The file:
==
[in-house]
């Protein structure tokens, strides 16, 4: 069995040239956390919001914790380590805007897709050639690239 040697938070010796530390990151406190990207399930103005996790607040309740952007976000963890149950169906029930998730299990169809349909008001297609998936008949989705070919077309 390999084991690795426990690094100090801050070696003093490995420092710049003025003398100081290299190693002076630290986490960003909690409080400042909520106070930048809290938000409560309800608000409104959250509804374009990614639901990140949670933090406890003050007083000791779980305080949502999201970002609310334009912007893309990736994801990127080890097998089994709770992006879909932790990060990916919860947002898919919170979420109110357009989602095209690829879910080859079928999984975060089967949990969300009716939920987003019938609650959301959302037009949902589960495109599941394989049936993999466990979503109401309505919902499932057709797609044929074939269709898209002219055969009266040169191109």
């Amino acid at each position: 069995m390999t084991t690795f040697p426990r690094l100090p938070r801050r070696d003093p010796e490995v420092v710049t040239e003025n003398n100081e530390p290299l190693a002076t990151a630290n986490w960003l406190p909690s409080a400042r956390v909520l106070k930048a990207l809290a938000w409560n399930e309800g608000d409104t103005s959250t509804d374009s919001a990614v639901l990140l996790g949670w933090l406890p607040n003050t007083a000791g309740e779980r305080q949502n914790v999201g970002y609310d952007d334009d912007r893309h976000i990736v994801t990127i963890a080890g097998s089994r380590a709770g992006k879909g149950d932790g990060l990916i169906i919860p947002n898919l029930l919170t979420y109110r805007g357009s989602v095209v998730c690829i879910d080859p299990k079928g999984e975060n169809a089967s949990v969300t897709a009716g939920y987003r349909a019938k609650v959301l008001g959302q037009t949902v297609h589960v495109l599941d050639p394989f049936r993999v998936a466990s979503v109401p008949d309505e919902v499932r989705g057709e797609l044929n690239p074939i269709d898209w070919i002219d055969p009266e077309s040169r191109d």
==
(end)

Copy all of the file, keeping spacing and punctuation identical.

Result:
[in-house]
């Protein structure tokens, strides 16, 4: 069995040239956390919001914790380590805007897709050639690239 040697938070010796530390990151406190990207399930103005996790607040309740952007976000963890149950169906029930998730299990169809349909008001297609998936008949989705070919077309 390999084991690795426990690094100090801050070696003093490995420092710049003025003398100081290299190693002076630290986490960003909690409080400042909520106070930048809290938000409560309800608000409104959250509804374009990614639901990140949670933090406890003050007083000791779980305080949502999201970002609310334009912007893309990736994801990127080890097998089994709770992006879909932790990060990916919860947002898919919170979420109110357009989602095209690829879910080859079928999984975060089967949990969300009716939920987003019938609650959301959302037009949902589960495109599941394989049936993999466990979503109401309505919902499932057709797609044929074939269709898209002219055969009266040169191109």
């Amino acid at each position: 069995m390999t084991t690795f040697p426990r690094l100090p938070r801050r070696d003093p010796e490995v420092v710049t040239e003025n003398n100081e530390p290299l190693a002076t990151a630290n986490w960003l406190p909690s409080a400042r956390v909520l106070k930048a990207l809290a938000w409560n399930e309800g608000d409104t103005s959250t509804d374009s919001a990614v639901l990140l996790g949670w933090l406890p607040n003050t007083a000791g309740e779980r305080q949502n914790v999201g970002y609310d952007d334009d912007r893309h976000i990736v994801t990127i963890a080890g097998s089994r380590a709770g992006k879909g149950d932790g990060l990916i169906i919860p947002n898919l029930l919170t979420y109110r805007g357009s989602v095209v998730c690829i879910d080859p299990k079928g999984e975060n169809a089967s949990v969300t897709a009716g939920y987003r349909a019938k609650v959301l008001g959302q037009t949902v297609h589960v495109l599941d050639p394989f049936r993999v998936a466990s979503v109401p008949d309505e919902v499932r989705g057709e797609l044929n690239p074939i269709d898209w070919i002219d055969p009266e077309s040169r191109d």